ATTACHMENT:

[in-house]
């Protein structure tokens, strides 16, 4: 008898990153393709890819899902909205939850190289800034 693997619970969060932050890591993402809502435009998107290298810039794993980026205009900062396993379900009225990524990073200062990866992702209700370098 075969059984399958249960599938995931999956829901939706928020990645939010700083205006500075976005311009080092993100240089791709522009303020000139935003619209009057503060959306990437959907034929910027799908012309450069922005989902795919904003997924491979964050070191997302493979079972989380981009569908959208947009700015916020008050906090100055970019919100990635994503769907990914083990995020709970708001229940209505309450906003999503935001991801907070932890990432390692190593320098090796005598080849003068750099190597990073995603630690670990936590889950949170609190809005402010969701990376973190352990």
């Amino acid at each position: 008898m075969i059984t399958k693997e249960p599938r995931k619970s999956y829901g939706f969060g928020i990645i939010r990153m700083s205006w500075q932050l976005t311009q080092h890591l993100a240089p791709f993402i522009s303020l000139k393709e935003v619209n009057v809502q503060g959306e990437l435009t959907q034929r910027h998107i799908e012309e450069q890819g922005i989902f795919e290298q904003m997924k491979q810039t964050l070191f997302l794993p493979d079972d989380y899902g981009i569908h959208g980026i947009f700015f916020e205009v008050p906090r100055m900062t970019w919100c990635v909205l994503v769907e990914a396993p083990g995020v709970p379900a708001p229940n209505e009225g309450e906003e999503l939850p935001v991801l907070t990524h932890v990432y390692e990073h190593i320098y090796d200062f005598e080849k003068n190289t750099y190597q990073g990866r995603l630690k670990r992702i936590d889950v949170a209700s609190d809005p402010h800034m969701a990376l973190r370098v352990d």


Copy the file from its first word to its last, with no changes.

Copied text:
[in-house]
């Protein structure tokens, strides 16, 4: 008898990153393709890819899902909205939850190289800034 693997619970969060932050890591993402809502435009998107290298810039794993980026205009900062396993379900009225990524990073200062990866992702209700370098 075969059984399958249960599938995931999956829901939706928020990645939010700083205006500075976005311009080092993100240089791709522009303020000139935003619209009057503060959306990437959907034929910027799908012309450069922005989902795919904003997924491979964050070191997302493979079972989380981009569908959208947009700015916020008050906090100055970019919100990635994503769907990914083990995020709970708001229940209505309450906003999503935001991801907070932890990432390692190593320098090796005598080849003068750099190597990073995603630690670990936590889950949170609190809005402010969701990376973190352990």
């Amino acid at each position: 008898m075969i059984t399958k693997e249960p599938r995931k619970s999956y829901g939706f969060g928020i990645i939010r990153m700083s205006w500075q932050l976005t311009q080092h890591l993100a240089p791709f993402i522009s303020l000139k393709e935003v619209n009057v809502q503060g959306e990437l435009t959907q034929r910027h998107i799908e012309e450069q890819g922005i989902f795919e290298q904003m997924k491979q810039t964050l070191f997302l794993p493979d079972d989380y899902g981009i569908h959208g980026i947009f700015f916020e205009v008050p906090r100055m900062t970019w919100c990635v909205l994503v769907e990914a396993p083990g995020v709970p379900a708001p229940n209505e009225g309450e906003e999503l939850p935001v991801l907070t990524h932890v990432y390692e990073h190593i320098y090796d200062f005598e080849k003068n190289t750099y190597q990073g990866r995603l630690k670990r992702i936590d889950v949170a209700s609190d809005p402010h800034m969701a990376l973190r370098v352990d």